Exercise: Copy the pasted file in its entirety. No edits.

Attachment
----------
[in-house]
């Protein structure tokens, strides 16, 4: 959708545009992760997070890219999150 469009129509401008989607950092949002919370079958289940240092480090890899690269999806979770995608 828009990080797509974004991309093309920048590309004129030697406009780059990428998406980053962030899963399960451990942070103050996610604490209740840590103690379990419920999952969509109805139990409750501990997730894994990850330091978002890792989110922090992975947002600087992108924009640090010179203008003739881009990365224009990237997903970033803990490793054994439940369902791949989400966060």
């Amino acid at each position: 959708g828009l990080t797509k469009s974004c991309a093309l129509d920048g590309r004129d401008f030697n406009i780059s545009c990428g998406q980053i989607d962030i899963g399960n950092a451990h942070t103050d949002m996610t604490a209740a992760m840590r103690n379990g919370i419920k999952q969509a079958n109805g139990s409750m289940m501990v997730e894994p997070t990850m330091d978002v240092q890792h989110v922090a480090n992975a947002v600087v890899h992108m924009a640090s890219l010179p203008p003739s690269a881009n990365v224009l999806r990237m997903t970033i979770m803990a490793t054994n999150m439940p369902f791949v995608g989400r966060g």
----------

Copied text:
[in-house]
């Protein structure tokens, strides 16, 4: 959708545009992760997070890219999150 469009129509401008989607950092949002919370079958289940240092480090890899690269999806979770995608 828009990080797509974004991309093309920048590309004129030697406009780059990428998406980053962030899963399960451990942070103050996610604490209740840590103690379990419920999952969509109805139990409750501990997730894994990850330091978002890792989110922090992975947002600087992108924009640090010179203008003739881009990365224009990237997903970033803990490793054994439940369902791949989400966060």
């Amino acid at each position: 959708g828009l990080t797509k469009s974004c991309a093309l129509d920048g590309r004129d401008f030697n406009i780059s545009c990428g998406q980053i989607d962030i899963g399960n950092a451990h942070t103050d949002m996610t604490a209740a992760m840590r103690n379990g919370i419920k999952q969509a079958n109805g139990s409750m289940m501990v997730e894994p997070t990850m330091d978002v240092q890792h989110v922090a480090n992975a947002v600087v890899h992108m924009a640090s890219l010179p203008p003739s690269a881009n990365v224009l999806r990237m997903t970033i979770m803990a490793t054994n999150m439940p369902f791949v995608g989400r966060g």